When North American travelers converse over the fifty states they’ve been to, it’s often over shared road trip “war stories”. Whether it’s that cross-country trip many years ago or that recent weekend blitz where you picked up five states you normally would never have a reason to go to, all of these continental U.S. “expeditions” start with someone getting in a car and going – for whatever reason. Heck, even Alaska can be included. The largest state in the union is arguably the most epic Point B’s of any North American road trip one can draw up.
Hawai’i is a completely different beast.
Hawai’i is the only state in the union that requires a (usually pricey) flight. I suppose it is possible to catch a cruise to Hawai’i from California, but I can’t imagine one that will take your car over (other than a very expensive car shipping service). Hawai’i is also the only state I know of that absolutely requires intra-state flights to get around all the major islands. (Washington and Alaska provide ferries for inter-island travel, though some Aleutian islands require flights-only as well, I’m sure. Hawaii does have a limited ferry service, but it’s not inclusive of all islands).
I, for one, couldn’t live in Hawai’i (full disclosure, I’ve yet to visit the state – so my opinion could change upon traveling there). For a person that constantly likes to “get away”, I don’t know if I could live in a permanent state of “get away” – living amongst the paradise that the state provides. It also wouldn’t be easy or cheap to just take off on a U.S. roadtrip – requiring a flight and rental car on the other side, not to mention two fairly full travel days book-ending your trip. Hawai’i does provide some of the most scenic drives of any state, this is true, but after spending months driving through all the islands, I’d need a new road and some more land! That said, living there would knock off some of the price of a flight to American Samoa (the territory’s only U.S. flight connection is through Honolulu) – so there is that…
What surprises me most about Hawai’i is how such large swaths of its total area (including marine territory) are almost completely off limits or basically inaccessible, even to the locals. Sure, islands like Ni’ihau and Kaho’olawe are relatively small and there are certainly military bases or other restricted land on continental U.S. soil that are larger than these two islands. It still bears mentioning separately, as these two islands are considered part of the eight main Hawaiian islands – yet, truly only six islands are easily able to be visited by your average tourist.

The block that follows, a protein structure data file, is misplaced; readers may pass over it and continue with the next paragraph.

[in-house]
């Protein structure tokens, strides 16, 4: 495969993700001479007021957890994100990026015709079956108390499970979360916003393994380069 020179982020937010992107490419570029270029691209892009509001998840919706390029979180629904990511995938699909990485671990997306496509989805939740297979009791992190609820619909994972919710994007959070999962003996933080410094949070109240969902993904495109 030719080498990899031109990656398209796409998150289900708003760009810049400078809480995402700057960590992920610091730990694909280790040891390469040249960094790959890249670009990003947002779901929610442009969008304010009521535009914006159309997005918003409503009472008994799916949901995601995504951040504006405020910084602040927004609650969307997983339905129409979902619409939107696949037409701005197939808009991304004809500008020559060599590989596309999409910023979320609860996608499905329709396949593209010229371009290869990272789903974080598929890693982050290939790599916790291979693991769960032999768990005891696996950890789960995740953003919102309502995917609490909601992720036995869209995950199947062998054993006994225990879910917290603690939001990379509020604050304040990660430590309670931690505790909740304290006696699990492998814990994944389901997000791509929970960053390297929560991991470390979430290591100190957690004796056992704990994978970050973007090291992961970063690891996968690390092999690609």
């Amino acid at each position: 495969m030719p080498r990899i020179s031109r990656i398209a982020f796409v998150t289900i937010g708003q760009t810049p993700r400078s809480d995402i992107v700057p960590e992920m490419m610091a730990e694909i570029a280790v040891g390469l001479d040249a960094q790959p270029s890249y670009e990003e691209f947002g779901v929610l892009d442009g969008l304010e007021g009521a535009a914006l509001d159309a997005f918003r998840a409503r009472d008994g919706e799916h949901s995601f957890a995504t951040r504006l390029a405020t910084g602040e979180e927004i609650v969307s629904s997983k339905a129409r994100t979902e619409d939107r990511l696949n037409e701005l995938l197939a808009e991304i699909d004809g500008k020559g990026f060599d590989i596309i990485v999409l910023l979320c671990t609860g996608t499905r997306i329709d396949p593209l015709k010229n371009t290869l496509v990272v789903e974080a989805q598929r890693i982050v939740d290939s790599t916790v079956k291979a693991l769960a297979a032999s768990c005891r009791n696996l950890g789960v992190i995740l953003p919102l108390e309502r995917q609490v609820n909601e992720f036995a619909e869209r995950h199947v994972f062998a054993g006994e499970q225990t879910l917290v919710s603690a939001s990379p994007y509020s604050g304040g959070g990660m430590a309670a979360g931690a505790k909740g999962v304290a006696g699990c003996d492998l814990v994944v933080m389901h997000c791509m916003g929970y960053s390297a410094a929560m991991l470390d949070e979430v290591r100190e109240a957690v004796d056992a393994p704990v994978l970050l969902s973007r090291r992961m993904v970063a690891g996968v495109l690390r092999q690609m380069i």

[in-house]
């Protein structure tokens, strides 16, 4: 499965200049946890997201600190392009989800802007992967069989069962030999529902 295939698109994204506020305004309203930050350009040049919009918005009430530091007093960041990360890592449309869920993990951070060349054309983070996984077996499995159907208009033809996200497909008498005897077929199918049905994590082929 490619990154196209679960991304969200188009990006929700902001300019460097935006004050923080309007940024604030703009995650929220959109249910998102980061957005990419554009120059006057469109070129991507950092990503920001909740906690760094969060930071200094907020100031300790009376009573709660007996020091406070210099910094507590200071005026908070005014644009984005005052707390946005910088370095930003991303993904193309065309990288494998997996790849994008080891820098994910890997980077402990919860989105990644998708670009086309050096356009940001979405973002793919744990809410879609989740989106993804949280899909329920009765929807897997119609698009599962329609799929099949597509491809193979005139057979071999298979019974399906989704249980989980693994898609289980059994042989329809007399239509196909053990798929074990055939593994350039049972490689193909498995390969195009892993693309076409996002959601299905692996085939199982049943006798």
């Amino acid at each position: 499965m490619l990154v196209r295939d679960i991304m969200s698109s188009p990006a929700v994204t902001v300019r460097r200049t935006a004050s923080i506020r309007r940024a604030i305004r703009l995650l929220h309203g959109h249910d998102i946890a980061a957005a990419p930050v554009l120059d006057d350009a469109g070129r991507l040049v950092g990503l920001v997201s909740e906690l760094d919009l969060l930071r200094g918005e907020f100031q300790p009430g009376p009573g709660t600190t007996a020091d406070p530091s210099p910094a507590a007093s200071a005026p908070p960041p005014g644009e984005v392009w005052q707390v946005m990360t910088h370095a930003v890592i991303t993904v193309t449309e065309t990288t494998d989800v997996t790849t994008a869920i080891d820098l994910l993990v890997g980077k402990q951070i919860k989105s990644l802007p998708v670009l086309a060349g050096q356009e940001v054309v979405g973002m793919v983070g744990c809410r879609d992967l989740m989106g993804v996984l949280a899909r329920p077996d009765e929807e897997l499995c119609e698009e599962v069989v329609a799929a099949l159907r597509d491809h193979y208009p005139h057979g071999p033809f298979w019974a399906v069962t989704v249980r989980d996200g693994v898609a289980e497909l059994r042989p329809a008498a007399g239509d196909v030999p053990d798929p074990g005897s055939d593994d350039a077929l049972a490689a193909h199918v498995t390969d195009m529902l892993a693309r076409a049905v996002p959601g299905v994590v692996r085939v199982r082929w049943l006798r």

There are actually over 100 residents of Ni’ihau, the easternmost end of the major Hawai’i archipelago. It’s nicknamed “The Forbidden Isle” due to it’s private ownership status. Two brothers, Bruce and Keith Robinson, own the island and do their best to block it from the outside world. Their plight has not been without controversy as the two siblings seek to preserve the original Hawaiian traditions on the island and have reportedly turned down various offers to turn over the land to the state. Tourism is strictly regulated, but possible (and not that cheap). The Seattle Times recently had a writer go down there (you can read her experience here). Half-day tours via helicopter are available at $385 a pop but they won’t take off without a full group of five people willing to part with that kind of money for a unique, but rather limiting experience. That said, those traveling down to Hawai’i with an adventuresome spirit and a little extra cash to burn could feasibly shoehorn this side trip into their itinerary.
Kaho’olawe is a 45-square mile island just south of Maui, off limits and unpopulated except for various state-employed workers. Unexploded ordinance remains on the island years after being used for various military tests, requiring constant maintenance and cleanup. The island has been in possession of the state of Hawai’i since 1990.
As far as I know, the easiest way to get to Kaho’olawe is by registering yourself to help in the cleanup. One can join up with the Protect Kaho’olawe ‘Ohana through the Kaho’olawe Reserve Commision. The website provides the forms for registration, though be ready to slog through a two-year wait list just to get the opportunity to “work” there for a few days. You won’t be paid for your volunteer efforts, though you will have to pay a $125 access fee. Needless to say, this is something to plan far, far in advance. If you want to get to all eight major Hawaiian island, be prepared to be patient!
Midway Island and the Northwestern Hawaiian Islands
Hawai’i stretches much further into the Pacific Ocean than most people realize. Kure Atoll, the northwesternmost of any Hawaiian island, is located almost three full “Hawai’is” away from Kaua’i if you laid copies of the state next to each other. Midway Island, which is not part of the state of Hawai’i, is, of course, home to the site of the famous Battle of Midway of World War II. It’s populated now only by a few government staff and public travel, albeit it scarce, has been possible (and expensive) in most years. Budget cuts have threatened public access for at least the near future, but Google Maps has “street viewed” the island if you want to take your own personal “trip”.
Outside of Midway, the other “real” Hawaiian islands in the Northwestern archipelago are basically inaccessible to all but the most intrepid travelers. Somehow hitching a ride with an official expedition (if that’s even possible) seems to be the only way to transit out to any of these islands.